Hill Holt Wood - inspiration from Lincolnshire for our farm

Fri, 07/29/2016

As we plan, learn and fundraise for our 'farm for Greater Manchester', we've been visiting various UK projects to help shape and inspire our plans....

"Ok so I know it probably seems like I say this about every place I visit, but I’ve just been to a really inspiring project called Hill Holt Wood.

As they say on their website, Hill Holt Wood is many things. A woodland. A business – a social enterprise with charitable status. A concept – a way of working with the local community to create a better environment, provide employment and reach out to those in need.

Hill Holt Wood and the people I met there inspired me for a number of reasons:

  • It covers all its costs (including 34 members of staff on permanent contracts) through its trading activities.
  • Trading activities include a health programme, green burials, hospitality & events, training and countryside services. They manage 33 miles of footpath and 1000 acres of woodland - which all started with Steve (now their CEO) on a temporary contract to cut the grass!
  • They provide hands-on training for young people who are struggling academically in a range of practical skills from woodland management to construction to hospitality, with training opportunities varying from a 3 month course to re-build the workshop to a 2 year training programme (providing all of their education for that period).
  • Their work with schools intertwines woodland skills with interesting discussions such as human rights and gender division in the work place.
  • It has beautiful ecologically-sound buildings made out of a wider range of materials than you can shake a stick at (I’m not quite sure what that saying means, but you get my drift). They use their own timber, but different varieties (one building is larch, one scotts pine), they have a straw bale building, a rammed earth building and are about to build one using cork. Cork isn’t exactly a local material, but using it will help protect the richly diverse forest habitats supported by Portugal’s cork industry, which has gone into serious decline since plastic ‘corks’ and screw tops have grown in popularity.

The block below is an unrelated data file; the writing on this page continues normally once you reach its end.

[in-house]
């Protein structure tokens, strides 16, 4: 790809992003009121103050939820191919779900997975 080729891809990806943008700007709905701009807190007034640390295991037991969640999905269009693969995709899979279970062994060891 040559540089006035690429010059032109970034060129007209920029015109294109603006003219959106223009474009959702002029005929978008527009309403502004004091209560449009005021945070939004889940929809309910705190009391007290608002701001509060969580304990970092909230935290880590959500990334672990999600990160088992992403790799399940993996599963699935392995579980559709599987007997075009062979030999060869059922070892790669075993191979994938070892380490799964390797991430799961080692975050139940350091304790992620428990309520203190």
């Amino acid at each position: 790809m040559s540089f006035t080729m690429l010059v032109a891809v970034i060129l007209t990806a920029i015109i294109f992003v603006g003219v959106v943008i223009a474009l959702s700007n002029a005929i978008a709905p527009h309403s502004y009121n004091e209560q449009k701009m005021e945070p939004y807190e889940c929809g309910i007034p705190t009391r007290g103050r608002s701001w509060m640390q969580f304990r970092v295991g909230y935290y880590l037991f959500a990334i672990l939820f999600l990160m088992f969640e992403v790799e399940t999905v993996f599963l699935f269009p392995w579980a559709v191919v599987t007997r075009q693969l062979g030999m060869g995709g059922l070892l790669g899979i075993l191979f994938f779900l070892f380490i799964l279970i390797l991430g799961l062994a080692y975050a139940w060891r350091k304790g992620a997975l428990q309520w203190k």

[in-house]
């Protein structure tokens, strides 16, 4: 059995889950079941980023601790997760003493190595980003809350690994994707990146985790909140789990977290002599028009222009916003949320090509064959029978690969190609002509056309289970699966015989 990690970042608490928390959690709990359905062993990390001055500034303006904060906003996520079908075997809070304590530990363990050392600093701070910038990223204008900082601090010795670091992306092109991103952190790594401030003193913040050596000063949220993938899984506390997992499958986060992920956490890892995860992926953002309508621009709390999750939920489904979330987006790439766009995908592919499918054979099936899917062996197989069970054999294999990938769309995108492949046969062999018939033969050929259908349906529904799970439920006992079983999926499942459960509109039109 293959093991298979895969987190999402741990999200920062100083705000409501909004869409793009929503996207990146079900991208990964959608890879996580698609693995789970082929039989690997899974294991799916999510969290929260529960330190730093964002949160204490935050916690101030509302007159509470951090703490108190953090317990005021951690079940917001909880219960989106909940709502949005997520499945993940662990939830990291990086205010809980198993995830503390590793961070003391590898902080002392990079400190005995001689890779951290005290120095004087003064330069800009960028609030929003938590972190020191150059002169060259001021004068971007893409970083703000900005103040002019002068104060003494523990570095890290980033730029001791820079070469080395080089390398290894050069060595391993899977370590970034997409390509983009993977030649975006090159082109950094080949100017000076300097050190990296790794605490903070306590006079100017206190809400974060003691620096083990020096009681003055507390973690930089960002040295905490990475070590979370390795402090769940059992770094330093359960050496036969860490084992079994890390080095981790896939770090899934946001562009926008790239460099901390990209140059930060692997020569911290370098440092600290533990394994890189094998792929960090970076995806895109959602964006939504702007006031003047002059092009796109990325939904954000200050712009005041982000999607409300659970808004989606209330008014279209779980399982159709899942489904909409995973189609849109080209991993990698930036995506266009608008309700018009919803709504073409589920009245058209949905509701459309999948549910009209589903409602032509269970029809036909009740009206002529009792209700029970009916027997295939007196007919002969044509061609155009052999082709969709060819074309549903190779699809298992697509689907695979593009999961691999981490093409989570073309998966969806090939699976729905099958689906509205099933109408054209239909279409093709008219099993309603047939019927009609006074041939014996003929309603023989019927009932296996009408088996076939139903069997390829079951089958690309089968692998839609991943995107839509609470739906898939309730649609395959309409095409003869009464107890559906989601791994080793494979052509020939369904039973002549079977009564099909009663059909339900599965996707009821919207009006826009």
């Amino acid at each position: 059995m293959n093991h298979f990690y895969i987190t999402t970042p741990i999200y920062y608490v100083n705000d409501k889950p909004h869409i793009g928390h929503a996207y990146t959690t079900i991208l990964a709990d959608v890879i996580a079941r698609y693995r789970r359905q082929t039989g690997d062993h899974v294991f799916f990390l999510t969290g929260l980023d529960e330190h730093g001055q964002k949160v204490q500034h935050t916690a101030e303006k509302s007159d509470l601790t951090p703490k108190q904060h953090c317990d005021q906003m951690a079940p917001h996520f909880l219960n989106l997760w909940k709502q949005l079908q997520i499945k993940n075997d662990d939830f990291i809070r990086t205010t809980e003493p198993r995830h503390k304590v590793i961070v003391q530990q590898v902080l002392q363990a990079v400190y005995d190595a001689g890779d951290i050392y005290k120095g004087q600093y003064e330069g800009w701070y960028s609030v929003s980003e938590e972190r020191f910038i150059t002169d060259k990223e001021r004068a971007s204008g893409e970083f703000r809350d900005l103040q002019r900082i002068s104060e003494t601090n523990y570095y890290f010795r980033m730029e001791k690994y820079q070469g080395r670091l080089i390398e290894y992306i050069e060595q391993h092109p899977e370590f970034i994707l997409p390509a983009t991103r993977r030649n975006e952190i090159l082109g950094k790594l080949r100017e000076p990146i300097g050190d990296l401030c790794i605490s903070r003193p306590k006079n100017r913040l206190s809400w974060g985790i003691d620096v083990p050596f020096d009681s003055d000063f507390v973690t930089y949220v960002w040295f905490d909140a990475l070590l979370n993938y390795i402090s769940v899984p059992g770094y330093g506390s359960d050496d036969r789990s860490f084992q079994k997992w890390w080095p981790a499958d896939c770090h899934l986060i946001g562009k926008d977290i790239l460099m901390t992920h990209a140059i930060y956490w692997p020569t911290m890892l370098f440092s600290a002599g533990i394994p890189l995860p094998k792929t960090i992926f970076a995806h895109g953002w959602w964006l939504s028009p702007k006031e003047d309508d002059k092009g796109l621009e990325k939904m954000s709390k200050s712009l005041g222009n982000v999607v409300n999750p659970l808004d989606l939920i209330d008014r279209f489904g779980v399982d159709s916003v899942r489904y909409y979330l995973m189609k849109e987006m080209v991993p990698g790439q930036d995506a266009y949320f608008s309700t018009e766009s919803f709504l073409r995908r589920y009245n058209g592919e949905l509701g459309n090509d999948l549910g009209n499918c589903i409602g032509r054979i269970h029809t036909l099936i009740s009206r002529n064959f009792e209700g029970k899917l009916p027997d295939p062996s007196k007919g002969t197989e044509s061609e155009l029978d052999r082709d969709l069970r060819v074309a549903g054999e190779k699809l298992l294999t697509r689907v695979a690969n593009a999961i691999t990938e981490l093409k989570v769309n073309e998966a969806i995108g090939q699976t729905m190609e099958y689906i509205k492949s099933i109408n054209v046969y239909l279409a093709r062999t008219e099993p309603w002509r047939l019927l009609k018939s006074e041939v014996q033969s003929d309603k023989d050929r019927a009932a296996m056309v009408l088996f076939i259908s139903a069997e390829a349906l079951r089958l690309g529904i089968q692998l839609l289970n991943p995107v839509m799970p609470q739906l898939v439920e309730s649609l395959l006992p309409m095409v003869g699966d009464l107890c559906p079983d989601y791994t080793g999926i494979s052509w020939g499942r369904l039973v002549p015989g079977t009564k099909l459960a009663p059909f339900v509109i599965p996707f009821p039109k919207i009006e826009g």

• It’s completely off grid, so all water used - including drinking water - is rainwater, heating is from their firewood and toilets are all compost loos (so nice my mum would be totally comfortable using them – my vision of a perfect compost toilet!).
  • The people running it are very down to earth - a mix of rangers, joiners, caterers, a teacher, a cleaner, woodland managers. When something needs to happen everyone gets involved – if you aren’t happy doing that then you don’t work there. And importantly those I met (including the amazing Steve Donagain who I got to chat to most) seem happy and calm and not over worked/stressed (even though they do loads).
  • It is a beautiful place – the woodlands, the buildings, the whole environment.
  • It is an example of what people can do, starting with just a couple and growing into an inspiring and committed team of people, demonstrating that working on the land in an ecological way can provide a good living and worthwhile training, independent of grant funding.

A big thank you to Steve Donagain and all at Hill Holt Wood for their time, information, hospitality and for reminding us it is possible".


The Kindling Trust is a not for profit social enterprise with charitable aims (Company number: 6136029).
Kindling Trust Ltd - Bridge 5 Mill, 22a Beswick Street, Ancoats, Manchester, M4 7HR